I completed my semester abroad through the IB program at the Rotterdam School of Management in The Netherlands (would go back in a heartbeat :D);My primary language of study was Arabic. Overall, both experiences were of tremendous personal benefit, and consequently, have carried over to the professional realm. Being away from everything and everyone you know – physically and linguistically - teaches openness and autonomy. You learn to be resourceful, patient, tolerant, and resilient, all of which are valued immensely in any organization worth its salt.
Leadership in SOU:
I served as the Pledge Development Chair and quickly realized that I was not as good at planning events or keeping a schedule as I needed to be (s/o to Olivia Barthel for basically keeping things intact that semester!). I never enjoyed the idea of legislating ‘fun’, but learning how to cater to various wants and aspirations in that role made me infinitely more conscientious of others.
Any leadership role demands truth in words and in action to be effective. In my case, I realized I needed to close the gap between who I told others I was and how I actually behaved if I wanted to be successful. More so, the role taught me that there was value in giving wholly of yourself to others without the expectation of anything in return; that nurturing camaraderie and mutual devotion to a common goal – even under an organizational pretense – was a fulfilling skill to cultivate.
The Three G’s – golf, gym, and guitar
Big Fortnite guy - (gamertag: xAyyLeubenx for anyone who wants to squad up)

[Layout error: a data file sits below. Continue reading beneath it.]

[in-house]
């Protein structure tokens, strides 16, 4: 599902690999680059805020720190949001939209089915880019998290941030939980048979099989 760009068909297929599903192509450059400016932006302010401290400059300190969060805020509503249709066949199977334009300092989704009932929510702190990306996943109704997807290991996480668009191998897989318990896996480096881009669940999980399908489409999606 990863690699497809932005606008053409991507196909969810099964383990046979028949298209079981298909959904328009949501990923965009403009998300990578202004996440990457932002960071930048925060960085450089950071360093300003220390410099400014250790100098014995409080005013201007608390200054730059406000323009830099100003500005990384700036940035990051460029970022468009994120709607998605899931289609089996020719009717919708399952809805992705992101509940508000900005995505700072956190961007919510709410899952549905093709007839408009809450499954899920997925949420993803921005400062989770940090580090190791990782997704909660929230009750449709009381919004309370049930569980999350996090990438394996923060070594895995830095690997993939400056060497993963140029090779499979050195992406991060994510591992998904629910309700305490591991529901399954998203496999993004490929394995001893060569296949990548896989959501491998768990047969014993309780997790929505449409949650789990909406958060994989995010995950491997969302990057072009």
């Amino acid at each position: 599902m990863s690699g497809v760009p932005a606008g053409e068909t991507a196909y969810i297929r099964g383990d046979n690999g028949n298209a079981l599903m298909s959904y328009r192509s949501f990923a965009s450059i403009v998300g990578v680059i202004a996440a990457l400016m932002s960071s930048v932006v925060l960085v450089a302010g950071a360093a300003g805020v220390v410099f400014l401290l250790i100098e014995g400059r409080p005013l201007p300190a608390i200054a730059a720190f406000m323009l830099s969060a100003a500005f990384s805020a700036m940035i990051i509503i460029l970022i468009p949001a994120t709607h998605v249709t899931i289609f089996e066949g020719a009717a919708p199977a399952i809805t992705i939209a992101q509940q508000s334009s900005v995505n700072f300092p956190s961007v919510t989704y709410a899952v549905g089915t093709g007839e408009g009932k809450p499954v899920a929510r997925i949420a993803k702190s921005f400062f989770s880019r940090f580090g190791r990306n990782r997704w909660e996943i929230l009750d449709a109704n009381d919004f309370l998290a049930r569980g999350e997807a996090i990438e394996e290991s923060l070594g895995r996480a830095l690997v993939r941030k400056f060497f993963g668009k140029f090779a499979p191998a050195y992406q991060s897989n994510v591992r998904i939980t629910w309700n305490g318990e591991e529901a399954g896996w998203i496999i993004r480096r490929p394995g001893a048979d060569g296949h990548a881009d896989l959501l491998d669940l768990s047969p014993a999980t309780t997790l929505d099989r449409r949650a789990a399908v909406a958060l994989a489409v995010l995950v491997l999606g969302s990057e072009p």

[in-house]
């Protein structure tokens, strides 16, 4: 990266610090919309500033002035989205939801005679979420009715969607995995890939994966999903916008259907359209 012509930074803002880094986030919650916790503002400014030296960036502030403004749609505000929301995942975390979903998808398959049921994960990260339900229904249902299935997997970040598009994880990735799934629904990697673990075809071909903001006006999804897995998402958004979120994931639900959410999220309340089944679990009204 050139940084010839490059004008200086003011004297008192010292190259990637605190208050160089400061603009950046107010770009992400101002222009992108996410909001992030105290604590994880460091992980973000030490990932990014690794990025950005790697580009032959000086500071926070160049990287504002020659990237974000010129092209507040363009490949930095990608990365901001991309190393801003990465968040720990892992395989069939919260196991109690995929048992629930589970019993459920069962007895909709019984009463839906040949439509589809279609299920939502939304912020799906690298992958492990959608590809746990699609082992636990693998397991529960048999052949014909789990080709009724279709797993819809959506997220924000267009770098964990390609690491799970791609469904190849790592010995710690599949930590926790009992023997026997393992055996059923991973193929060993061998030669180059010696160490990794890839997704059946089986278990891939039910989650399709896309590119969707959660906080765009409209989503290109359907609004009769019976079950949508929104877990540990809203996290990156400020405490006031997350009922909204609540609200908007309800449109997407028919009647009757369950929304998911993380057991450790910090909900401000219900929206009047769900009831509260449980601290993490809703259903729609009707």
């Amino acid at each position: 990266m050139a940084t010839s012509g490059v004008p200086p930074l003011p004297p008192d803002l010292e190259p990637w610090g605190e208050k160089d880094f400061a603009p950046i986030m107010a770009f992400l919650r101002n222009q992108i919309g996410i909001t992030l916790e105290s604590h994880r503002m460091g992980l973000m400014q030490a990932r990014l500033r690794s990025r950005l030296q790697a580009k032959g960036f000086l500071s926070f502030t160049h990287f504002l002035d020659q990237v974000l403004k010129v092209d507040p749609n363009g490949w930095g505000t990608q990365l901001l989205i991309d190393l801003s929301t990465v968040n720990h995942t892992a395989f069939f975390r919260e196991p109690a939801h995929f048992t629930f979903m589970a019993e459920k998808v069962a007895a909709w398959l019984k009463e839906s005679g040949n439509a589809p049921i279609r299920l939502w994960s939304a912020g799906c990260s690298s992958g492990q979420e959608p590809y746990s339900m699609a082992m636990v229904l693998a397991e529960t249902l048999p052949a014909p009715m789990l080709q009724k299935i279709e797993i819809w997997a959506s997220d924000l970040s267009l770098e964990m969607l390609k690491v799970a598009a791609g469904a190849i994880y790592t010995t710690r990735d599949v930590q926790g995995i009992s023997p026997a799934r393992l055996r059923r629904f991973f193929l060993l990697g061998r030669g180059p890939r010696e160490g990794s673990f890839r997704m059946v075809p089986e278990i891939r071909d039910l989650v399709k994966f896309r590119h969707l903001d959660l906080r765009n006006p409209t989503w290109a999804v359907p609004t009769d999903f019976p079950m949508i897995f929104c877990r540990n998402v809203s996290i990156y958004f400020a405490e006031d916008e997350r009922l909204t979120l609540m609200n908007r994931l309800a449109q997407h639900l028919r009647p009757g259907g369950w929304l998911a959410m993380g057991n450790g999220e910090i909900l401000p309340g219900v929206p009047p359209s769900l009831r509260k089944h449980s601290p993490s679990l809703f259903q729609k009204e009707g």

Read interesting books in coffeeshops while stroking my chin and audibly being like, “ohhhhhh, I see…”
Advice to Brothers:
Listen to podcasts! Music is great and all, but some of the funniest/smartest minds of the 21st century are in your hand right now. Favorites include:
Don’t be afraid to network with people. You might think you’re perturbing them, but in all reality, you’re just giving them an excuse to focus on something other than work for a little bit. Introduce yourself to the world, and you’ll be surprised how many of the things you thought would be challenging or stressful really aren’t that bad. You may feel like you’re starting at the bottom of a big mountain, but in my experience, becoming the person that you yourself admire is kinda like stepping up onto a curb.
Learn VBA/Python – Will seriously save your sanity and make you a savior to 90+ percent of businesses out there.
At any rate, remember that nothing is permanent – good or bad. You might go through a bout of depression when you come back from study abroad, or when you’re two years into working. Combat this by keeping in touch with people and finding something on the side to keep your mind active. Lastly, don’t wait to do the things that matter (you know what these are already).
Cheers! Thanks for putting up with my manifesto, and feel free to touch base with any questions/friend requests.